Part I of the book reviews the typologies used in the entrepreneurship literature and the various opinions on the value of psychological factors in predicting entrepreneurial success. It then sets forth the four-way psychological typology underpinning Miner's research and the various theoretical extensions of that typology. This section of the book closes with a chapter presenting case examples of the various types, and the ways they can achieve or fail to achieve success. Part II deals with measurement and design considerations, and with the two primary research tests of the theory--a seven-year predictive study of established entrepreneurs and a six-year predictive study of graduate business students enrolled in entrepreneurship classes. Part III reports on three studies dealing with women entrepreneurs, in contrast to men. It also describes an extensive, six-year predictive study of high-technology entrepreneurs and international research dealing with entrepreneurs in Italy, Israel, Sweden, and post-communist Poland. Part IV considers ways the typology may be used to create entrepreneurship development programs and describes a comprehensive regional development effort extending over seven years. Particular attention is given to methods of assessing entrepreneurial talent, in existing as well as in prospective entrepreneurs, not only to help select them, but also to aid in the investment decision. The book closes with predictions for the future for entrepreneurial practice and for entrepreneurship theory and research.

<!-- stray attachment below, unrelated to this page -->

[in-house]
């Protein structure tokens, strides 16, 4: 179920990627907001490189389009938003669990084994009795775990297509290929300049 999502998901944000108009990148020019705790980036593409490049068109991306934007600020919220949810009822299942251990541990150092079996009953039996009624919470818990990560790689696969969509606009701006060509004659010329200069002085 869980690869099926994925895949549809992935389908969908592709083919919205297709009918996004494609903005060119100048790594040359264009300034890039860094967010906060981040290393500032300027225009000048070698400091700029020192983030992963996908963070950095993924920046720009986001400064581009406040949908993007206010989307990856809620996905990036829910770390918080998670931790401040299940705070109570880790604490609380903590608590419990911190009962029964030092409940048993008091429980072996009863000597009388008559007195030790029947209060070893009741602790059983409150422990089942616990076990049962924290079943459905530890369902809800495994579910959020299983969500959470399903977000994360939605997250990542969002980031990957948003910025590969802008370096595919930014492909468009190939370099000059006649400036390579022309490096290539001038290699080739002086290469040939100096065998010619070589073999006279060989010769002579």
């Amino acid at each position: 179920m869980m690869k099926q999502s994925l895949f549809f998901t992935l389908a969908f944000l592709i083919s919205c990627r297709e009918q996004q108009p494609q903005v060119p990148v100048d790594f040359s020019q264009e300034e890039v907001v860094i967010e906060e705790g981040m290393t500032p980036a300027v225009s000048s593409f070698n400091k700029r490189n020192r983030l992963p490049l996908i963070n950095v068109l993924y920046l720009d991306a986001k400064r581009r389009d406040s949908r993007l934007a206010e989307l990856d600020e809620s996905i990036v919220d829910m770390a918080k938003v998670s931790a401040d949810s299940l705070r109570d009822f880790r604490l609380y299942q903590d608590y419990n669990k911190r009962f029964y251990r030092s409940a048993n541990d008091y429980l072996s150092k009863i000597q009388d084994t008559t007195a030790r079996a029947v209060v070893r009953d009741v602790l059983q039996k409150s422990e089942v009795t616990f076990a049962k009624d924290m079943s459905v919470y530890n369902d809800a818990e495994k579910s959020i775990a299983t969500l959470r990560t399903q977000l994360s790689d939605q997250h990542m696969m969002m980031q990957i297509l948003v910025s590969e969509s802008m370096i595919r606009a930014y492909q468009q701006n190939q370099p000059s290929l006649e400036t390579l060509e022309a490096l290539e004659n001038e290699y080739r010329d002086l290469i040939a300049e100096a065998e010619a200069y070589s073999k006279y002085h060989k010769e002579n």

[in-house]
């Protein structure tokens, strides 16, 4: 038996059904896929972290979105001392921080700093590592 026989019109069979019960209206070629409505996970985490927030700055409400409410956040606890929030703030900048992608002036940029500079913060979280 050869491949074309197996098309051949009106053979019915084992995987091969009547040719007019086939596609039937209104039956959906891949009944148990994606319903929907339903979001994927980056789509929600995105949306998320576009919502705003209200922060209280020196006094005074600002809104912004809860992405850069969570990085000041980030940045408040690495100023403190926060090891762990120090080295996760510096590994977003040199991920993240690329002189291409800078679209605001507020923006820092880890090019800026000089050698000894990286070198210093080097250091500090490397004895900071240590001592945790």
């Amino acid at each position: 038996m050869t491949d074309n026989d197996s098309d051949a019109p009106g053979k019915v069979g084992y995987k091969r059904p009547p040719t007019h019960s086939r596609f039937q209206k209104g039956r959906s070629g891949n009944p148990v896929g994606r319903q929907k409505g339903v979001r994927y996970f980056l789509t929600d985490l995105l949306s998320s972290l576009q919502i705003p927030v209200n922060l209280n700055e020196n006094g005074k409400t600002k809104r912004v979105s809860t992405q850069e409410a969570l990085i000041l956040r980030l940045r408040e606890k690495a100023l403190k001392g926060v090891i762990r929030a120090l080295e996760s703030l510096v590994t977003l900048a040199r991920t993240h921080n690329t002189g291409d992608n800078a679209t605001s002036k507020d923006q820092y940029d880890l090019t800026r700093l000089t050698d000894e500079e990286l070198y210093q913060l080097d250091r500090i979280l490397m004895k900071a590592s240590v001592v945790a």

Leadership and Entrepreneurship: Personal and Organizational Development in Entrepreneurial Ventures
This book presents the expertise of authorities on leadership and entrepreneurship. They examine the entrepreneur from a personal, organizational, and multidimensional point of view. In addition, successful entrepreneurs from profit and not-for-profit firms, from hardware and software firms, and from manufacturing and service firms joined with assistance providers, academicians, and researchers to bring a firmer understanding of the qualities that contribute to successful leadership in growth-oriented firms. The book emphasizes what entrepreneurs actually do, how they do it, and what can be learned by examining the common themes or concepts that exist in the practice of entrepreneurship.